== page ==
After a successful meeting with academics and students at the University of Nottingham we drove to Forest Fields, a vibrant working class area on the other side of the city. The venue was the Sumac Centre, an independent social centre that uses its space for community projects as well as serving up vegetarian food, free internet access and lots of tea. This weekend there is also a meeing of the Earth First! network there, dicusssing and preparing for campaigns around climate change, as well as a group of people serving up delicious carribean food!
Around 30 people turned up, and the relaxed setting allowed us to dispense formal presentations and move straight on to questions from the audience. The first questioner cited the coverage of Cuba in the British Press, and the constant references to repression, and asked Yoselin if she felt she was living in a free society. She replied emphatically yes, refererring to her own experience as a member of the Federation of University Students (FEU) and the Union of Young Communists (UJC). She explained that the FEU participates in the day to day running of universities in Cuba, and all of the mass organisations in Cuba are represented in the Cuban National Assembly. The following discussion highlighted an important difference between political activism in Cuba in comparison with Britain: the latter often consists of campaigning against laws thare are imposed from above, without the particpation of ordinary citizens. In Cuba this is less common because new laws are introduced only after democratic consultation with all sectors of society. Other questions raised issues such as how tourism has affected Cuba, the effects of the US blockade and the United States' 'Track Two' policy. 'Track Two' is designed to encourage illegal immigration from Cuba, at the same time as obstructing legal immigration. Jesus Garcia highlighted the case of Posada Carilles, a self-confessed terrorist who is now walking free in Miami because the US authorities don't want to put him on trial, a clear example of the hypocrisy of the War on Terror.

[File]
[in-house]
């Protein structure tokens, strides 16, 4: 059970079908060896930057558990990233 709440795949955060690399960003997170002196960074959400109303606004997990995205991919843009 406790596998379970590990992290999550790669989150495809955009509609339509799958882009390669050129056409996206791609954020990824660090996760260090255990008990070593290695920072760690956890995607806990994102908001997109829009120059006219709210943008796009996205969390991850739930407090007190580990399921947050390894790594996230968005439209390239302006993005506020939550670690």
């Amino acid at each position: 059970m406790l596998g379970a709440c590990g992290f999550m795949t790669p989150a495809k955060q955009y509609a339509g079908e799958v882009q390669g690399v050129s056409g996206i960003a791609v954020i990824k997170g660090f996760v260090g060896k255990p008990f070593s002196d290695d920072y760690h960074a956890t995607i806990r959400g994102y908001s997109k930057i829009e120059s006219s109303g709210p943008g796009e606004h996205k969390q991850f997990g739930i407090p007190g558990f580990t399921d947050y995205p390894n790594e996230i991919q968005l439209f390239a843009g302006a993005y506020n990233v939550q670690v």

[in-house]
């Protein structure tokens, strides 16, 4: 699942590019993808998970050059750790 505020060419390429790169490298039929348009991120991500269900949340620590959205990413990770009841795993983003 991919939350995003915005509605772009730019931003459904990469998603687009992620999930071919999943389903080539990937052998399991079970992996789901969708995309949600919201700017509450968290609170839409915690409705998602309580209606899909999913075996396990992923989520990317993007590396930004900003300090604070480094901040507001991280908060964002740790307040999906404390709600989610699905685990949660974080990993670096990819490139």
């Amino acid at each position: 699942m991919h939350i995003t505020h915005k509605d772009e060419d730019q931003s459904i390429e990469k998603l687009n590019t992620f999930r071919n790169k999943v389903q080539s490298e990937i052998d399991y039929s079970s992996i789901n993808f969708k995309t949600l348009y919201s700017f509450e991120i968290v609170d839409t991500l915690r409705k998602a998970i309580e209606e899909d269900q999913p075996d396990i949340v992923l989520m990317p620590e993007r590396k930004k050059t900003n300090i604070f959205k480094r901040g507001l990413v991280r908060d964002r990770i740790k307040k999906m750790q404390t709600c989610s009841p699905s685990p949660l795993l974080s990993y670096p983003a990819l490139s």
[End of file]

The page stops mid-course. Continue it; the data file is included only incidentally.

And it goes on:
Importantly, several speakers from the floor urged people not to think of this meeting as a historical or intellectual exercise, but to meditate upon the necessity of using the example of Cuba to build a socialist movement here. Jesus Garcia closed by talking about the importance of international solidarity with Cuba, which has isolated the United States and its aggression against Cuba: for the past 17 years the UN General Assembly has voted overwhelmingly (only four countries voting with the US) to condemn the economic blockade of Cuba, but each year the US government arrogantly ignores the will of the international community.
Rock around the Blockade thanks the Sumac Centre collective for giving us a space to hold such a vibrant meeting. Hopefully those who came to the meeting will join the campaign and start to organise alongside others in solidarity with Cuba.